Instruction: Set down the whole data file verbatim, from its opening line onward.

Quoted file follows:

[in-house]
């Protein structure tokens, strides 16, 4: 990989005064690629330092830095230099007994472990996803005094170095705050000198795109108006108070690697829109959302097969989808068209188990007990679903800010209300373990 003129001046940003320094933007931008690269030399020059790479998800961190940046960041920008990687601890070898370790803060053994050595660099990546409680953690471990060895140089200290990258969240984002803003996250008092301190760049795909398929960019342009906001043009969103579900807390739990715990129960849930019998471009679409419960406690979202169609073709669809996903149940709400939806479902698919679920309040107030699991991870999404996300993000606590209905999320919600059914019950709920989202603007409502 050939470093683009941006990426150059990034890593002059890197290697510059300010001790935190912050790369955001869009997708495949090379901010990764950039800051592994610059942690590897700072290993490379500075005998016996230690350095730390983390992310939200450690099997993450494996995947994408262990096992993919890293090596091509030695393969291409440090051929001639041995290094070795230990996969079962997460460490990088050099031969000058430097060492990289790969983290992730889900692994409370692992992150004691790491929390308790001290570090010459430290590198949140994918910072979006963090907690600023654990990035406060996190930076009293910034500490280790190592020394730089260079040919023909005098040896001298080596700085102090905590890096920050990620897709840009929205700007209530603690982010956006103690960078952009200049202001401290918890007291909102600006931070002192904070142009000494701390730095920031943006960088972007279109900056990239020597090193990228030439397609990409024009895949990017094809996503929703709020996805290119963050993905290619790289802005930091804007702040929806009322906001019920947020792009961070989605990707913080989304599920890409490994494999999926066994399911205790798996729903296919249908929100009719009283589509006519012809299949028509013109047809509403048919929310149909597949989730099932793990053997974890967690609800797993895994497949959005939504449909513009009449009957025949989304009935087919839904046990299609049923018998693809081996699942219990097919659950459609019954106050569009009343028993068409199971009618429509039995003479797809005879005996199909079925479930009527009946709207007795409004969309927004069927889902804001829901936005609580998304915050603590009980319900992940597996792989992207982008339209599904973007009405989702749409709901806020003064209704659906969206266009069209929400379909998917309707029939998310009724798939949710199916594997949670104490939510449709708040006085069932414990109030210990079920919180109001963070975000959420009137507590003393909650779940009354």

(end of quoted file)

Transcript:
[in-house]
């Protein structure tokens, strides 16, 4: 990989005064690629330092830095230099007994472990996803005094170095705050000198795109108006108070690697829109959302097969989808068209188990007990679903800010209300373990 003129001046940003320094933007931008690269030399020059790479998800961190940046960041920008990687601890070898370790803060053994050595660099990546409680953690471990060895140089200290990258969240984002803003996250008092301190760049795909398929960019342009906001043009969103579900807390739990715990129960849930019998471009679409419960406690979202169609073709669809996903149940709400939806479902698919679920309040107030699991991870999404996300993000606590209905999320919600059914019950709920989202603007409502 050939470093683009941006990426150059990034890593002059890197290697510059300010001790935190912050790369955001869009997708495949090379901010990764950039800051592994610059942690590897700072290993490379500075005998016996230690350095730390983390992310939200450690099997993450494996995947994408262990096992993919890293090596091509030695393969291409440090051929001639041995290094070795230990996969079962997460460490990088050099031969000058430097060492990289790969983290992730889900692994409370692992992150004691790491929390308790001290570090010459430290590198949140994918910072979006963090907690600023654990990035406060996190930076009293910034500490280790190592020394730089260079040919023909005098040896001298080596700085102090905590890096920050990620897709840009929205700007209530603690982010956006103690960078952009200049202001401290918890007291909102600006931070002192904070142009000494701390730095920031943006960088972007279109900056990239020597090193990228030439397609990409024009895949990017094809996503929703709020996805290119963050993905290619790289802005930091804007702040929806009322906001019920947020792009961070989605990707913080989304599920890409490994494999999926066994399911205790798996729903296919249908929100009719009283589509006519012809299949028509013109047809509403048919929310149909597949989730099932793990053997974890967690609800797993895994497949959005939504449909513009009449009957025949989304009935087919839904046990299609049923018998693809081996699942219990097919659950459609019954106050569009009343028993068409199971009618429509039995003479797809005879005996199909079925479930009527009946709207007795409004969309927004069927889902804001829901936005609580998304915050603590009980319900992940597996792989992207982008339209599904973007009405989702749409709901806020003064209704659906969206266009069209929400379909998917309707029939998310009724798939949710199916594997949670104490939510449709708040006085069932414990109030210990079920919180109001963070975000959420009137507590003393909650779940009354």